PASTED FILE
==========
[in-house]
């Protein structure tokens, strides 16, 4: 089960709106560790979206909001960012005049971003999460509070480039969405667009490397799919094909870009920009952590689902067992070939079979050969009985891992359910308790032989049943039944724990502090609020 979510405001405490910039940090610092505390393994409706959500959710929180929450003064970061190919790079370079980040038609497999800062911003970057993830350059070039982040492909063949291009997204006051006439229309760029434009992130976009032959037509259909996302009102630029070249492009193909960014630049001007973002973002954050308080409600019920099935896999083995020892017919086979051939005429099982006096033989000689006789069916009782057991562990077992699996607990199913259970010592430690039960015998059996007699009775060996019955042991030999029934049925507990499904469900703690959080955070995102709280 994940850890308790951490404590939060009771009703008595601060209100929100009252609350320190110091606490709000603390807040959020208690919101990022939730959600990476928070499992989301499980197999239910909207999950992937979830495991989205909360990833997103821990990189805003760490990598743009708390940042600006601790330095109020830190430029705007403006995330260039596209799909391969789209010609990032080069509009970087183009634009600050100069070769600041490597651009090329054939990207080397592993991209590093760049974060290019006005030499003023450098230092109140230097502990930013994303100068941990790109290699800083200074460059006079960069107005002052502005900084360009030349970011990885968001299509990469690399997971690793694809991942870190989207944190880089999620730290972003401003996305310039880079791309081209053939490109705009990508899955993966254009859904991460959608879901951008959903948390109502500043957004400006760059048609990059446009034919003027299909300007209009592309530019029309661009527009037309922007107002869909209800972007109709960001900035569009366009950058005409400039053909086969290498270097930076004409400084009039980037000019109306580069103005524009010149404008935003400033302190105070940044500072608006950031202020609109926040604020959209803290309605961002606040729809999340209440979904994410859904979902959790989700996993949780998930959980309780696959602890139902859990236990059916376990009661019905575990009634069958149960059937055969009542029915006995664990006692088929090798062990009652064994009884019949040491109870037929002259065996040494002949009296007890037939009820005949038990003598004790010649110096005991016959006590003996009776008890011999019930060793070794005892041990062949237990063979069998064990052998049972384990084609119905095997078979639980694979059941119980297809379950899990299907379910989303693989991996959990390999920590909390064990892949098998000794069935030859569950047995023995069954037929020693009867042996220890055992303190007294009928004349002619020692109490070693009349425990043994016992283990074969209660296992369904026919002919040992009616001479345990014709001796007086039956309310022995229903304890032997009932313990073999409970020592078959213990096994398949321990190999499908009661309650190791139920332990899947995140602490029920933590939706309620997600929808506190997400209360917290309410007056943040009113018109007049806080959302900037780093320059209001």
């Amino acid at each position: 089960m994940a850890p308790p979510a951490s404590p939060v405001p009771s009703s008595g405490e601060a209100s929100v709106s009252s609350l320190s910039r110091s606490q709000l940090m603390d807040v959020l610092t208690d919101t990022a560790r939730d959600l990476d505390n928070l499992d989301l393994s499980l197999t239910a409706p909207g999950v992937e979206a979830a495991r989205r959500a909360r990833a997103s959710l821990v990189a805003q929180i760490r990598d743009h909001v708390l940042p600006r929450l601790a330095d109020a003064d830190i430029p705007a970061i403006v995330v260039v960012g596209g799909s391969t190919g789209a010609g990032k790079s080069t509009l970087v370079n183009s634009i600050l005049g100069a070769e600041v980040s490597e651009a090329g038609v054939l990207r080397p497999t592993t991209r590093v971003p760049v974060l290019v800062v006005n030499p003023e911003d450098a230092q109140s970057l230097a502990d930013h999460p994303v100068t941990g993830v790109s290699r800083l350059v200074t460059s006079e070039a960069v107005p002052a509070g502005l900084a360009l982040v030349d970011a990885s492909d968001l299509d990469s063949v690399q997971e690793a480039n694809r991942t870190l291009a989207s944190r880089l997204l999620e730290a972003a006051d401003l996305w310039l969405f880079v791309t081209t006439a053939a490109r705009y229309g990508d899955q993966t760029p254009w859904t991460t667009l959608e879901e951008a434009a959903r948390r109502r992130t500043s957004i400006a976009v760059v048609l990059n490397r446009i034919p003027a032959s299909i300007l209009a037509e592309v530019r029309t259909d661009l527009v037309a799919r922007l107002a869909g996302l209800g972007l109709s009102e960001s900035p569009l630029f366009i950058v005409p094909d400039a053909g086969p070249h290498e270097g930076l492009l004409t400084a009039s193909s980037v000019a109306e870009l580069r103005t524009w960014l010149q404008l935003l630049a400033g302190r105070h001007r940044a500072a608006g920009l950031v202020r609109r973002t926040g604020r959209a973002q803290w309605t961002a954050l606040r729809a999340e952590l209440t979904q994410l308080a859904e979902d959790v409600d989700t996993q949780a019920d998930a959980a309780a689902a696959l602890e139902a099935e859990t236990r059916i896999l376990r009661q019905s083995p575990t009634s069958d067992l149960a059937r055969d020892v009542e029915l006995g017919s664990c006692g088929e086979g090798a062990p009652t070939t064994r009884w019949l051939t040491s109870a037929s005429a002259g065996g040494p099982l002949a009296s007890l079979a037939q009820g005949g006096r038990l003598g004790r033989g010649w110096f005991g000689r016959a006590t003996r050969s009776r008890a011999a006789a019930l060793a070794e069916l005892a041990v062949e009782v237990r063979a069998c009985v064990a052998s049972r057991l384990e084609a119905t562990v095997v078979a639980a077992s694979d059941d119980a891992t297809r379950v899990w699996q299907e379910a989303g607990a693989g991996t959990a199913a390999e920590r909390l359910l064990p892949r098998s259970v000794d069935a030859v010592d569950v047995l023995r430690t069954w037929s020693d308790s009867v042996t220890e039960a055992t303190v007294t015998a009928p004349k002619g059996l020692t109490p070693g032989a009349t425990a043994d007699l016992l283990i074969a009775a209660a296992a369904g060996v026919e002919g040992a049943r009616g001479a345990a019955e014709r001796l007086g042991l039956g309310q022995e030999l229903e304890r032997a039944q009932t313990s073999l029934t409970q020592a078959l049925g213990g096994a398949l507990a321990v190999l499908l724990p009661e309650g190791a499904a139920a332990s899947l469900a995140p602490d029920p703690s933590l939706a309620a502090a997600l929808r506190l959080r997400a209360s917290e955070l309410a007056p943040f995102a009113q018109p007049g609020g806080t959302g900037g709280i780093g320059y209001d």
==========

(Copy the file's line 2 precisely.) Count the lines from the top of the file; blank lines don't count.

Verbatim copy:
């Protein structure tokens, strides 16, 4: 089960709106560790979206909001960012005049971003999460509070480039969405667009490397799919094909870009920009952590689902067992070939079979050969009985891992359910308790032989049943039944724990502090609020 979510405001405490910039940090610092505390393994409706959500959710929180929450003064970061190919790079370079980040038609497999800062911003970057993830350059070039982040492909063949291009997204006051006439229309760029434009992130976009032959037509259909996302009102630029070249492009193909960014630049001007973002973002954050308080409600019920099935896999083995020892017919086979051939005429099982006096033989000689006789069916009782057991562990077992699996607990199913259970010592430690039960015998059996007699009775060996019955042991030999029934049925507990499904469900703690959080955070995102709280 994940850890308790951490404590939060009771009703008595601060209100929100009252609350320190110091606490709000603390807040959020208690919101990022939730959600990476928070499992989301499980197999239910909207999950992937979830495991989205909360990833997103821990990189805003760490990598743009708390940042600006601790330095109020830190430029705007403006995330260039596209799909391969789209010609990032080069509009970087183009634009600050100069070769600041490597651009090329054939990207080397592993991209590093760049974060290019006005030499003023450098230092109140230097502990930013994303100068941990790109290699800083200074460059006079960069107005002052502005900084360009030349970011990885968001299509990469690399997971690793694809991942870190989207944190880089999620730290972003401003996305310039880079791309081209053939490109705009990508899955993966254009859904991460959608879901951008959903948390109502500043957004400006760059048609990059446009034919003027299909300007209009592309530019029309661009527009037309922007107002869909209800972007109709960001900035569009366009950058005409400039053909086969290498270097930076004409400084009039980037000019109306580069103005524009010149404008935003400033302190105070940044500072608006950031202020609109926040604020959209803290309605961002606040729809999340209440979904994410859904979902959790989700996993949780998930959980309780696959602890139902859990236990059916376990009661019905575990009634069958149960059937055969009542029915006995664990006692088929090798062990009652064994009884019949040491109870037929002259065996040494002949009296007890037939009820005949038990003598004790010649110096005991016959006590003996009776008890011999019930060793070794005892041990062949237990063979069998064990052998049972384990084609119905095997078979639980694979059941119980297809379950899990299907379910989303693989991996959990390999920590909390064990892949098998000794069935030859569950047995023995069954037929020693009867042996220890055992303190007294009928004349002619020692109490070693009349425990043994016992283990074969209660296992369904026919002919040992009616001479345990014709001796007086039956309310022995229903304890032997009932313990073999409970020592078959213990096994398949321990190999499908009661309650190791139920332990899947995140602490029920933590939706309620997600929808506190997400209360917290309410007056943040009113018109007049806080959302900037780093320059209001």